Pitched battle for 3MT success

Steven Harris Wibowo
Steven Harris Wibowo

Congratulations to Chemical and Biomolecular Engineering PhD candidate Steven Harris Wibowo, who competed today in the University of Melbourne’s 2015 Three Minute Thesis Competition (3MT) with his three minute research pitch, “Can Spiders Save Soldiers?”

Top honours on the day went to Eamonn Fahy from the Faculty of Medicine, Dentistry and Health Sciences, followed by Kerryn Moore, also from the Faculty of Medicine, Dentistry and Health Sciences and Rebecca Vandegeer, from the Faculty of Veterinary and Agricultural Sciences.

Steven’s presentation was very lively and engaging, and the Melbourne School of Engineering are proud of his success in making it to the Grand Final.

For his PhD, Steven has been investigating better ways of making spider silk protein in the laboratory. Traditional methods have either required a great deal of time to produce a very small yield of material, or less time for material that may be impure and unable to be processed.

Steven has devised a new technique for creating synthetic spider silk, which is simpler and more effective. The material has a wide range of potential future applications, due to its remarkable strength, light weight and biocompatibility with the human body.

The silk protein material could be incorporated into military armour, to make it stronger and more lightweight or be used to make bandages, which are capable of healing wounds twice as quickly as cotton bandages. In addition, due to its biocompatibility, the material could be used for medical implants, for example, to slowly deliver anti-inflammatory drugs to people with osteoarthritis, or to deliver anti-cancer medications to cancer cells.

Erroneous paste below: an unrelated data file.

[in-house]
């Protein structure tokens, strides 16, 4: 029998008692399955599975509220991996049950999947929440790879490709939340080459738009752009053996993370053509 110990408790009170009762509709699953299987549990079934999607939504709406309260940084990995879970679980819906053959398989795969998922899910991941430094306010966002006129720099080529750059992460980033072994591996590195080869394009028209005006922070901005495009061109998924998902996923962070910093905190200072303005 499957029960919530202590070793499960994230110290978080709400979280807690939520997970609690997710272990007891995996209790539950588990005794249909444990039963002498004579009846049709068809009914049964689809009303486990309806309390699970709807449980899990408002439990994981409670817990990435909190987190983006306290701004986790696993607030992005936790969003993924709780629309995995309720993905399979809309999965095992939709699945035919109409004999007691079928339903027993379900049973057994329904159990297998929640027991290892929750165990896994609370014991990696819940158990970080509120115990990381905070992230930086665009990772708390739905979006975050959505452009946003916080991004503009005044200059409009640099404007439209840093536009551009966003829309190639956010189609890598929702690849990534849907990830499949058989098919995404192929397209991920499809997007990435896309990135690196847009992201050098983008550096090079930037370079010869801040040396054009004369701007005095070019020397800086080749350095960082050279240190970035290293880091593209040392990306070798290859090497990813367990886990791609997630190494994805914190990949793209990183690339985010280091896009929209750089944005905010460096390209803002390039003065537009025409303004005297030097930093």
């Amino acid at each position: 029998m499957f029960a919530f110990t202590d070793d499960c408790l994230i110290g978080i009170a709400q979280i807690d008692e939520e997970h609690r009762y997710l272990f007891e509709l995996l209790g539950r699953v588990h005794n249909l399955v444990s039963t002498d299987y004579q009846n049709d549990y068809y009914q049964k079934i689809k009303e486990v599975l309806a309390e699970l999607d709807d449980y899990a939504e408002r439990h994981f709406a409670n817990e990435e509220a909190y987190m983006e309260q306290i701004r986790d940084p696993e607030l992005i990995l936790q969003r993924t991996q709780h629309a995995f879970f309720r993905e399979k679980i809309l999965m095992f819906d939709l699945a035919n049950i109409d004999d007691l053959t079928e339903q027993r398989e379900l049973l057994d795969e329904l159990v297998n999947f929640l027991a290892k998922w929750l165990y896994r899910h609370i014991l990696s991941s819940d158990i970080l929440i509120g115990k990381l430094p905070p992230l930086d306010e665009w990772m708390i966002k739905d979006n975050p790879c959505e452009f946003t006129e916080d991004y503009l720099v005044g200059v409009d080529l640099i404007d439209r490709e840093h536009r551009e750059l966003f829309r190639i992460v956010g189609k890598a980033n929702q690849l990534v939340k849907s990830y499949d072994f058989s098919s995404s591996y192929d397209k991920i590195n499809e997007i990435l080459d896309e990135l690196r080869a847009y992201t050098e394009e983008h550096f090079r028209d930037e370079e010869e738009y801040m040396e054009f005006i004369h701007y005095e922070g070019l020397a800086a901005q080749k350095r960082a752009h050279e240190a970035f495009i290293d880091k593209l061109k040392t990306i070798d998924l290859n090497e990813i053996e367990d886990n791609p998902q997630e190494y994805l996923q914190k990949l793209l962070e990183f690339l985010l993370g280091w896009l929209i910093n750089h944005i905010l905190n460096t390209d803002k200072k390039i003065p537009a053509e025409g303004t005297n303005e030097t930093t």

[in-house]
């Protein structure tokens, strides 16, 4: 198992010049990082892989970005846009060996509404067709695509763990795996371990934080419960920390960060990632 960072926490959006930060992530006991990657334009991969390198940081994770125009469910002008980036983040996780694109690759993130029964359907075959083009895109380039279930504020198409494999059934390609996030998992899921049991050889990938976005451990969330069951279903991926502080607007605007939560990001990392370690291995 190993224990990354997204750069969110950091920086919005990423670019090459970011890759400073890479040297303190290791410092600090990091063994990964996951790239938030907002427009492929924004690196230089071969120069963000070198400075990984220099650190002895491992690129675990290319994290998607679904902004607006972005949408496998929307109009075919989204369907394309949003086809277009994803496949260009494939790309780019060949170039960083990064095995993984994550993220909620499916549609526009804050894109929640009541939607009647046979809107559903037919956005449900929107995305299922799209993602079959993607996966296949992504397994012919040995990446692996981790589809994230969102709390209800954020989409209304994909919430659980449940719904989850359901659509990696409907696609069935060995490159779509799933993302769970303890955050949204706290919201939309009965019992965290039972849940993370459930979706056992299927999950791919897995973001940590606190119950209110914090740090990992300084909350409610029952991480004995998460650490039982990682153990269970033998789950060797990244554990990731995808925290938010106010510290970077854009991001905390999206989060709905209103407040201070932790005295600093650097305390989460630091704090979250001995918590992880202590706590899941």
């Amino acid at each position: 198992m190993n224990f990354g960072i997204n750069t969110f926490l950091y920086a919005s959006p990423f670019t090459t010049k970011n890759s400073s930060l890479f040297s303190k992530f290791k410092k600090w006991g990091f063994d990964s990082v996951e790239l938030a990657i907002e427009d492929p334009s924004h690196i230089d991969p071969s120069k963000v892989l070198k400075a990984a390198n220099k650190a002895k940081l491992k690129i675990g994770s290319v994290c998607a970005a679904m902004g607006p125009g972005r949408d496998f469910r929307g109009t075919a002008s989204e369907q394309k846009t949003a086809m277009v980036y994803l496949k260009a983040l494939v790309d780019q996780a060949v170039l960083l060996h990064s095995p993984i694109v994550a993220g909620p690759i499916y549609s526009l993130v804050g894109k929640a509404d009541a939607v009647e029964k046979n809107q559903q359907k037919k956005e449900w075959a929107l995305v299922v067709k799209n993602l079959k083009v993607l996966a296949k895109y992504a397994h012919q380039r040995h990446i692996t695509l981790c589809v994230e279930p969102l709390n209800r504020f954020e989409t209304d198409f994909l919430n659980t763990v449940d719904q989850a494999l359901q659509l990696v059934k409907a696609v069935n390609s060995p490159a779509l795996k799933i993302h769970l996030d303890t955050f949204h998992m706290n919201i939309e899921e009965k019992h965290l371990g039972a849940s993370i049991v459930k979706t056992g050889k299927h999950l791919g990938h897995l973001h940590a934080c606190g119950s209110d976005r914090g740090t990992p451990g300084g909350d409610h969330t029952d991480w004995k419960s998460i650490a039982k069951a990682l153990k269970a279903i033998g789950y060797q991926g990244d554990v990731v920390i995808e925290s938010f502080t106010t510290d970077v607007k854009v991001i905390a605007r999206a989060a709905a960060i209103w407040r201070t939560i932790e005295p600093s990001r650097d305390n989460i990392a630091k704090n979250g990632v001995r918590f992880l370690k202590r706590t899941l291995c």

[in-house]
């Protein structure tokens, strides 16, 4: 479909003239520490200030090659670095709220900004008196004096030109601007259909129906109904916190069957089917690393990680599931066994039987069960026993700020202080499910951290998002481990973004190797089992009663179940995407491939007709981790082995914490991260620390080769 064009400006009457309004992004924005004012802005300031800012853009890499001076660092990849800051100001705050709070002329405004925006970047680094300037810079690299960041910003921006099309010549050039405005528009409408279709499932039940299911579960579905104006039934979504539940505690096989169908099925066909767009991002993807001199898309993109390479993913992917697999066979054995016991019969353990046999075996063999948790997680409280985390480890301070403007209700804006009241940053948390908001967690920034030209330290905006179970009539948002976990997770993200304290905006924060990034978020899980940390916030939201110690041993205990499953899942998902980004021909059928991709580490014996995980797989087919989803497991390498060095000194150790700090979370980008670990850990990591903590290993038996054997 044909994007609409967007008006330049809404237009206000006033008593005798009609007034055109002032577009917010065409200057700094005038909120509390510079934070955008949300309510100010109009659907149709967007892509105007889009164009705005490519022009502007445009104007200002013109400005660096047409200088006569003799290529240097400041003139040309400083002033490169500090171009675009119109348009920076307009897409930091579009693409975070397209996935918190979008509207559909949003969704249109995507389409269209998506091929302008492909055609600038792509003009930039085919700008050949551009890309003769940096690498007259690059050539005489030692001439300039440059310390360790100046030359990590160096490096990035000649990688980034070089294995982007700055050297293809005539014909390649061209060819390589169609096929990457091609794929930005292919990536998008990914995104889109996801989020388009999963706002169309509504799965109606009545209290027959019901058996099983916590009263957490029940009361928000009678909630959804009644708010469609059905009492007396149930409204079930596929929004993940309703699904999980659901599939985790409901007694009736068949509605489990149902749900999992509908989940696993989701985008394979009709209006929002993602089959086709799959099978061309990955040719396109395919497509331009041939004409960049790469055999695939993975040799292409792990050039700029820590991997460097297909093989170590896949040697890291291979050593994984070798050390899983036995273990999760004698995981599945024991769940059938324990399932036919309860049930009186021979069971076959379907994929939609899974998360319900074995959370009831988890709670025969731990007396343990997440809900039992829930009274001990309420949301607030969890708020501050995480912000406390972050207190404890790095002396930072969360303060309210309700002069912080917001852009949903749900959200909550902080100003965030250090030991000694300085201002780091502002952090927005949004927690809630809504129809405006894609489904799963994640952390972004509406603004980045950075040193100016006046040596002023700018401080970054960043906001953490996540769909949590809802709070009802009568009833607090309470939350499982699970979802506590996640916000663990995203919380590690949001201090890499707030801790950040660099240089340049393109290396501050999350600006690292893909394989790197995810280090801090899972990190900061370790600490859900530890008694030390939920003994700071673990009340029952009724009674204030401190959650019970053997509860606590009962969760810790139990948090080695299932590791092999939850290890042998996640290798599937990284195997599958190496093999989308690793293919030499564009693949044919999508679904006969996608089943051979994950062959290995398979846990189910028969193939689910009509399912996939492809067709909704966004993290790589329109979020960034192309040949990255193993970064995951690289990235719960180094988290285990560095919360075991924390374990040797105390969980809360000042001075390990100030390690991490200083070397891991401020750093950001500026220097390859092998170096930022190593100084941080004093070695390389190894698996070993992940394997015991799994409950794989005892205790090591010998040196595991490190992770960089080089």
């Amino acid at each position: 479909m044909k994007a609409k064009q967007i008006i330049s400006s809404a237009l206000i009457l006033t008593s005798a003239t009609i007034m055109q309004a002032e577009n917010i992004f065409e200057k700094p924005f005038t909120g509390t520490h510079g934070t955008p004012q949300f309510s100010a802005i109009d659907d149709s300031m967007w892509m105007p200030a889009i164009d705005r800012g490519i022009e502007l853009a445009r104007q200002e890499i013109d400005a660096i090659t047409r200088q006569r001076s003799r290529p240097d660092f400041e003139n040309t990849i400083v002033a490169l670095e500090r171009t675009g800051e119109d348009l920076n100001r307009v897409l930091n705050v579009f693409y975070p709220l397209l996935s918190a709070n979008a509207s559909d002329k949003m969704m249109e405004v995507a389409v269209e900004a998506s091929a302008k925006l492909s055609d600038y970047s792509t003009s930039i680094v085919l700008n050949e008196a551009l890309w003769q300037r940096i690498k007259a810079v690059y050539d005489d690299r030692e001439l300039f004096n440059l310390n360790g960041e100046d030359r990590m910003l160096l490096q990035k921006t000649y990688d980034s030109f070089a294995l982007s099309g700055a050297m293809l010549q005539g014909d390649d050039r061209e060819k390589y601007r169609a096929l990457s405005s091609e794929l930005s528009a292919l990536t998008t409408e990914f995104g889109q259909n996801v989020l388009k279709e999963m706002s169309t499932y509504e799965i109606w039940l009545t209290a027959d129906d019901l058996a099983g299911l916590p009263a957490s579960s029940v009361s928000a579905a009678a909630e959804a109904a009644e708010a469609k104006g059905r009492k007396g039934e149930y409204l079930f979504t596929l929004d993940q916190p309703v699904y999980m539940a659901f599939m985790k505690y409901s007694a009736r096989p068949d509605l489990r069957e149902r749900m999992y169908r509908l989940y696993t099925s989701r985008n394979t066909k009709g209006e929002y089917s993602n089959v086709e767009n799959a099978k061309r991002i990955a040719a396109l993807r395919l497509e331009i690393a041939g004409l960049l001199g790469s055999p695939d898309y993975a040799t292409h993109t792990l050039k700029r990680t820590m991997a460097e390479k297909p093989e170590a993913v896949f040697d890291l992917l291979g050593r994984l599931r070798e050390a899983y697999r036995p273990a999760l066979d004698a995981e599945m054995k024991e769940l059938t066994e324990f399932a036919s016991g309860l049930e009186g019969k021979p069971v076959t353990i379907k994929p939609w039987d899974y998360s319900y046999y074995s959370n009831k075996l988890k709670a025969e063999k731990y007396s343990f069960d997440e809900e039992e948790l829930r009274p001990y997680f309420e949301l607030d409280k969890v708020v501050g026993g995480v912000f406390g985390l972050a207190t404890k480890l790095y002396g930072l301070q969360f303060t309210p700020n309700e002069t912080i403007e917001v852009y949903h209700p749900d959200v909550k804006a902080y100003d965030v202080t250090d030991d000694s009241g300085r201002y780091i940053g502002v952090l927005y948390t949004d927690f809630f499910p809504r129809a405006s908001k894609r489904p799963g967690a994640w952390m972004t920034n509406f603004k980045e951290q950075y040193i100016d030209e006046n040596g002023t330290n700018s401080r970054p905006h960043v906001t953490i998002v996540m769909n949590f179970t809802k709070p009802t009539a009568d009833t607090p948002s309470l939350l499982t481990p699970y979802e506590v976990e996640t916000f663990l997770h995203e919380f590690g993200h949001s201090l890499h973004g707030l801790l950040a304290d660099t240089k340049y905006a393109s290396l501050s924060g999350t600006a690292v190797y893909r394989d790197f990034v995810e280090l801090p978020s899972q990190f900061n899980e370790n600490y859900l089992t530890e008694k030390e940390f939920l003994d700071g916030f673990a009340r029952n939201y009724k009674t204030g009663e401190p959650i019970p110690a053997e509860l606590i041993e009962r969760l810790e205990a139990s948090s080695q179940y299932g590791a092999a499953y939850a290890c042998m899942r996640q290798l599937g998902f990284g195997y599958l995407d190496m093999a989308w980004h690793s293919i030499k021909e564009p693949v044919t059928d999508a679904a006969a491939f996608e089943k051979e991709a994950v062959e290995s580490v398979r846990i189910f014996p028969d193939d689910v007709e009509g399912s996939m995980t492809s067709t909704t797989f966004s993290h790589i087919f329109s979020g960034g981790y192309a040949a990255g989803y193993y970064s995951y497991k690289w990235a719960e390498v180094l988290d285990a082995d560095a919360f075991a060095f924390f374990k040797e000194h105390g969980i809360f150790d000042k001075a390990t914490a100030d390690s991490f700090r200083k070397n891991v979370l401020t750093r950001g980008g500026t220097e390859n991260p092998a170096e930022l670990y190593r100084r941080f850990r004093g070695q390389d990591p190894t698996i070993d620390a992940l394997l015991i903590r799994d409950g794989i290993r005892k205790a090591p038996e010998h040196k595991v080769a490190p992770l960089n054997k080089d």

The material, also known as beta sheet amyloid fibrils, exists within the human body in people with Alzheimer’s disease. Steven believes that understanding how to create the material more effectively, may be a beginning of understanding the process of the disease.

“If we know how to assemble the material in the lab, it is one step towards learning how to break it down in the body,” he says.

Steven credits the 3MT with helping him to develop a range of skills from public speaking, avoiding jargon, relating to an audience, to the ability to distill the key message of his research in a short period of time. He believes that these skills are important for engineers to develop.

“Engineers can convey technical messages relatively efficiently, but we struggle with putting our work into a lay context. 3MT is great at teaching us how to do this,” he says.

Not only has Steven studied how to communicate his research in an engaging and compelling manner, he has also picked up business partners from last year’s 3MT competition in his successful Melbourne Accelerator Program (MAP) start-up company Eira Biotech.

“With last year’s 3MT champion (PhD in Pharmacology candidate, Bevan Main) and grand-finalist (PhD in Audiology, Johanna Tran), I’ve assembled a team of multidisciplinary and multicultural entrepreneurs dedicated to creating nanotechnology solutions in the medical field, in particular for disorders of the central nervous system.”

Eamonn Fahy will represent the University of Melbourne, when he competes in the Trans-Tasman 3MT Title, being held at the University of Queensland on October 2, 2015. More than 40 universities are set to compete for the title.

3MT is an academic communication competition that challenges research higher degree students to explain their research to a non-specialist audience in just 3 minutes. The 3MT concept was developed at the University of Queensland in 2008 and has spread internationally with competitions now being held in at least 170 universities across more than 17 countries worldwide.